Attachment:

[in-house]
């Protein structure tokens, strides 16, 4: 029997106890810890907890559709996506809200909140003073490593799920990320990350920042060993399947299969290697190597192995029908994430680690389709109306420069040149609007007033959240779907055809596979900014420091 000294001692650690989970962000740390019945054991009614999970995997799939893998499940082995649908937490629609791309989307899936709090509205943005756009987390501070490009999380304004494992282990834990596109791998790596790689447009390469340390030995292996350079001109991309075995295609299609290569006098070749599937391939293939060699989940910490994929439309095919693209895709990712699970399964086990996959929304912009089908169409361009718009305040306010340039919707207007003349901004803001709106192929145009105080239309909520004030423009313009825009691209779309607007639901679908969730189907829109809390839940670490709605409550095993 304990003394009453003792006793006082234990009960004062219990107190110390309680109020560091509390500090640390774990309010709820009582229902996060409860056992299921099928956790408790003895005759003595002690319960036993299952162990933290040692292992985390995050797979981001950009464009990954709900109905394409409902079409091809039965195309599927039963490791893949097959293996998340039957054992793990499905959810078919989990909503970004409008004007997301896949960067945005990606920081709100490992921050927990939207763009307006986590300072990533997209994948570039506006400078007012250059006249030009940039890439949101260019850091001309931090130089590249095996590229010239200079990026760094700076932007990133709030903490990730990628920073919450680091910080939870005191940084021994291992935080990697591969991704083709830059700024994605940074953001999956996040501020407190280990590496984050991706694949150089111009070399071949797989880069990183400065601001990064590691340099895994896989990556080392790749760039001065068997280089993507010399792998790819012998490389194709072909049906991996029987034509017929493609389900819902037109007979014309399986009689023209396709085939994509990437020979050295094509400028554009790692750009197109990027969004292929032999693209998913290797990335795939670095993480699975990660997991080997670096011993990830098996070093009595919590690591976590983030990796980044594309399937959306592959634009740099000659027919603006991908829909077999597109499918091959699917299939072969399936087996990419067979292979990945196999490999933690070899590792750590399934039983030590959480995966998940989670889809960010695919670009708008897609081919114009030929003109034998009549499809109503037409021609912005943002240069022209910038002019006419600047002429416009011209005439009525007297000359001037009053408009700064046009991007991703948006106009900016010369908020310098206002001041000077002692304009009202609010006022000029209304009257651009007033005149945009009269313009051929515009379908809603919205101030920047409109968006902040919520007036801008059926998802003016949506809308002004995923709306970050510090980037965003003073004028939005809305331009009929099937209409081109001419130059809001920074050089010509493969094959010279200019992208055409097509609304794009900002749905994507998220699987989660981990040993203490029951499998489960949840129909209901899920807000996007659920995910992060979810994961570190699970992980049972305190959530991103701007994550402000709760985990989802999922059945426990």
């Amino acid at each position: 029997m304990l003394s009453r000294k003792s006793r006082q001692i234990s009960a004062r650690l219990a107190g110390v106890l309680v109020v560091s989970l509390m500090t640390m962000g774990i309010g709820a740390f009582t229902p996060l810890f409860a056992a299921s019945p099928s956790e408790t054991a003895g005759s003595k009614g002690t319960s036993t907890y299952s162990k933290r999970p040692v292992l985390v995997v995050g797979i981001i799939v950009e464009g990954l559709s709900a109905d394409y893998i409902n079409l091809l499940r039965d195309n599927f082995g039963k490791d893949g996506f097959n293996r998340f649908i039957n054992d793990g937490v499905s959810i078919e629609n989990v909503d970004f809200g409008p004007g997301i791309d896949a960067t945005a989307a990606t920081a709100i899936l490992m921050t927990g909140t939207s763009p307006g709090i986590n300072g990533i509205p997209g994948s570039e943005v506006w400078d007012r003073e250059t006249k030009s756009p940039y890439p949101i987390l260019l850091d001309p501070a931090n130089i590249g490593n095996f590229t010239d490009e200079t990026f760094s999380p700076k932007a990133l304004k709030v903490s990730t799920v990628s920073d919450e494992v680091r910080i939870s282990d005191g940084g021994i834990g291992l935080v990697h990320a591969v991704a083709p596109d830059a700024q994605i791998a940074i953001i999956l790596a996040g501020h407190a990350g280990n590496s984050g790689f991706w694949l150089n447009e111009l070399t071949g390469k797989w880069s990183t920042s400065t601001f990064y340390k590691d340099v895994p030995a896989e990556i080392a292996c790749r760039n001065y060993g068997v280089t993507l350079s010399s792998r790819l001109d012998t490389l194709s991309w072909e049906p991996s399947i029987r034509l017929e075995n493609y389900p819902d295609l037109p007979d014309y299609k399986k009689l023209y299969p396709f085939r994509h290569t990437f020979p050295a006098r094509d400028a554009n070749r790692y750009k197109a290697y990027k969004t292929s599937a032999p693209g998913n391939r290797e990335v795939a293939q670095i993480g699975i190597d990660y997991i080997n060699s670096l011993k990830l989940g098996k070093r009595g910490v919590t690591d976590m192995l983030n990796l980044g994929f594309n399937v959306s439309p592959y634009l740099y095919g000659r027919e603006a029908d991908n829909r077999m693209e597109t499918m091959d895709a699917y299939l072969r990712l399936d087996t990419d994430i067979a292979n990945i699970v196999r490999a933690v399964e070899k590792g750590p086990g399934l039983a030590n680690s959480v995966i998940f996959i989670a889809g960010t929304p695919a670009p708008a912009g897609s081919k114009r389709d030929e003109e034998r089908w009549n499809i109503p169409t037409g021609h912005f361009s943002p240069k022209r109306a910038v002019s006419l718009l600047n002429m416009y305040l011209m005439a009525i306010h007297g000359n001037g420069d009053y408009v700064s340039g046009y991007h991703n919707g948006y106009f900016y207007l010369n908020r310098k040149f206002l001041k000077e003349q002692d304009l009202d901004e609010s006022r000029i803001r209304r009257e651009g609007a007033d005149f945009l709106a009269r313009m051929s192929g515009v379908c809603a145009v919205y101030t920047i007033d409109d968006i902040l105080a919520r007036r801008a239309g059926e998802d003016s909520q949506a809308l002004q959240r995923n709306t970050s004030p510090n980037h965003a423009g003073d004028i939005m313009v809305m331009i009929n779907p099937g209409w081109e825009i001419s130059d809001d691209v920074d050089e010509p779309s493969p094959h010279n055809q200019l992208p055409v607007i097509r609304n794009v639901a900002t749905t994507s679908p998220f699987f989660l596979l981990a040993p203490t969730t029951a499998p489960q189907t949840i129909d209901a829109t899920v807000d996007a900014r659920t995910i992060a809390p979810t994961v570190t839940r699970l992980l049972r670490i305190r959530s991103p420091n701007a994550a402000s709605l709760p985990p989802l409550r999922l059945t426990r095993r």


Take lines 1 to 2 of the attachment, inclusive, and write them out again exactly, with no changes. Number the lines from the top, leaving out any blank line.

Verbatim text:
[in-house]
């Protein structure tokens, strides 16, 4: 029997106890810890907890559709996506809200909140003073490593799920990320990350920042060993399947299969290697190597192995029908994430680690389709109306420069040149609007007033959240779907055809596979900014420091 000294001692650690989970962000740390019945054991009614999970995997799939893998499940082995649908937490629609791309989307899936709090509205943005756009987390501070490009999380304004494992282990834990596109791998790596790689447009390469340390030995292996350079001109991309075995295609299609290569006098070749599937391939293939060699989940910490994929439309095919693209895709990712699970399964086990996959929304912009089908169409361009718009305040306010340039919707207007003349901004803001709106192929145009105080239309909520004030423009313009825009691209779309607007639901679908969730189907829109809390839940670490709605409550095993 304990003394009453003792006793006082234990009960004062219990107190110390309680109020560091509390500090640390774990309010709820009582229902996060409860056992299921099928956790408790003895005759003595002690319960036993299952162990933290040692292992985390995050797979981001950009464009990954709900109905394409409902079409091809039965195309599927039963490791893949097959293996998340039957054992793990499905959810078919989990909503970004409008004007997301896949960067945005990606920081709100490992921050927990939207763009307006986590300072990533997209994948570039506006400078007012250059006249030009940039890439949101260019850091001309931090130089590249095996590229010239200079990026760094700076932007990133709030903490990730990628920073919450680091910080939870005191940084021994291992935080990697591969991704083709830059700024994605940074953001999956996040501020407190280990590496984050991706694949150089111009070399071949797989880069990183400065601001990064590691340099895994896989990556080392790749760039001065068997280089993507010399792998790819012998490389194709072909049906991996029987034509017929493609389900819902037109007979014309399986009689023209396709085939994509990437020979050295094509400028554009790692750009197109990027969004292929032999693209998913290797990335795939670095993480699975990660997991080997670096011993990830098996070093009595919590690591976590983030990796980044594309399937959306592959634009740099000659027919603006991908829909077999597109499918091959699917299939072969399936087996990419067979292979990945196999490999933690070899590792750590399934039983030590959480995966998940989670889809960010695919670009708008897609081919114009030929003109034998009549499809109503037409021609912005943002240069022209910038002019006419600047002429416009011209005439009525007297000359001037009053408009700064046009991007991703948006106009900016010369908020310098206002001041000077002692304009009202609010006022000029209304009257651009007033005149945009009269313009051929515009379908809603919205101030920047409109968006902040919520007036801008059926998802003016949506809308002004995923709306970050510090980037965003003073004028939005809305331009009929099937209409081109001419130059809001920074050089010509493969094959010279200019992208055409097509609304794009900002749905994507998220699987989660981990040993203490029951499998489960949840129909209901899920807000996007659920995910992060979810994961570190699970992980049972305190959530991103701007994550402000709760985990989802999922059945426990």